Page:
Does Anyone Remember the Great Allied Victory?
Five years ago I went with a group of British and American veterans to Normandy to commemorate the sixtieth anniversary of the D-Day landings. On the special train coach in the fog and cold on the way from Paris to Omaha Beach were hundreds of veterans and their families, but one could hear a pin drop. The men with their hearing aids and worn canes and wispy white hair sat deep in contemplation; I could barely imagine the horrors conjured up by this journey and the sorrow they had carried with them for six decades.
Many of these frail men, some in their eighties, had never been back since 1944 and wept quietly as they found the gravestones of their platoon members, boys whose dreams had been frozen forever on that French shore in Nazi-occupied Europe. On that day of my pilgrimage in 2004 Presidents Chirac and Bush gave moving speeches and several British and American veterans stood at attention by the battery units as the twenty-one gun salute boomed across the countryside. Traveling around the remote farmland one saw endless little Union Jacks and American flags outside cottages, and one was keenly aware that these tattered emblems may have survived from V-E Day itself in 1945.
Perhaps I am feeling D-Day so very deeply in 2009 because of the relentless battering Americans have taken on the chin overseas in recent years. I am also aware of the fact that there has been minimal mention of V-E Day on British radio or television and there has even been an uncomfortable reluctance to allocate government or National Lottery funds to take the dwindling contingent of D-Day veterans over to Normandy on June 6. That there was any public discourse about this at all has left a bitter taste in the mouths of many veterans and their kin.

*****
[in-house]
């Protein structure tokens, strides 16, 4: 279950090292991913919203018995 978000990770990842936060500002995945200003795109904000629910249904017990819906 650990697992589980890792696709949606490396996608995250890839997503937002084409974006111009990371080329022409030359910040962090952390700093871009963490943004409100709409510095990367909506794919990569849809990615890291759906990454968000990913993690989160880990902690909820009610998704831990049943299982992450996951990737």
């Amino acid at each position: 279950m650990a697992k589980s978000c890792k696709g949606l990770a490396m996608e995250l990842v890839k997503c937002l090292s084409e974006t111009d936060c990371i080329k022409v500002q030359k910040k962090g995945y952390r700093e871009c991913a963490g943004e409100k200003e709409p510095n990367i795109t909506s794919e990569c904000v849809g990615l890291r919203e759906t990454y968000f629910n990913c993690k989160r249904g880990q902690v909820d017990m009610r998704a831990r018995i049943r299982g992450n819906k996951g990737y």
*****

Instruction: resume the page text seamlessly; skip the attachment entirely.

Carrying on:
In 2007 I visited Madingley Cemetery, a graveyard of 3,800 American airmen with a wall commemorating some 5,100 American pilots and coast guardsmen who disappeared or died protecting Britain's shores. At Duxford Airbase there is a plaque commemorating the lives of 30,000 American airmen who died during the Second World War. Soon it will be June 6. At this time of year, because of the vivid memories my mother left behind about the dead of D-Day, I cannot sleep and often drift off only when the light is clearly visible behind my curtains. The birdsong is sweet. In my native U.S. I hope the television networks will remember the men who fell in that terrible carnage in Normandy, but it seems of late the British networks refrain from dwelling on it.
In November 2007 I attended a conference in Newcastle-upon-Tyne that happened to take place over Remembrance weekend. One of the conference speakers, an Anglo-Muslim activist, said she had to make it clear to this audience that she regarded the pilots of wartime in as negative a light as the audience might view a suicide bomber who had strapped himself with explosives. I could barely contain myself. I jumped up and pointed out to her that had those young British and American pilots not succeeded, Hitler would have taken over the world and she would most likely not have been here today.
Lest any of us forget the sacrifice made by the men and women of V-E Day and of D-Day as we scurry around the supermarket, let us stop for a moment to remember and to thank them in our hearts. The freedom we enjoy today in this green and pleasant land called Britain, in America, and around the world is the gift they bestowed upon us; their supreme sacrifice guaranteed that democracy would endure.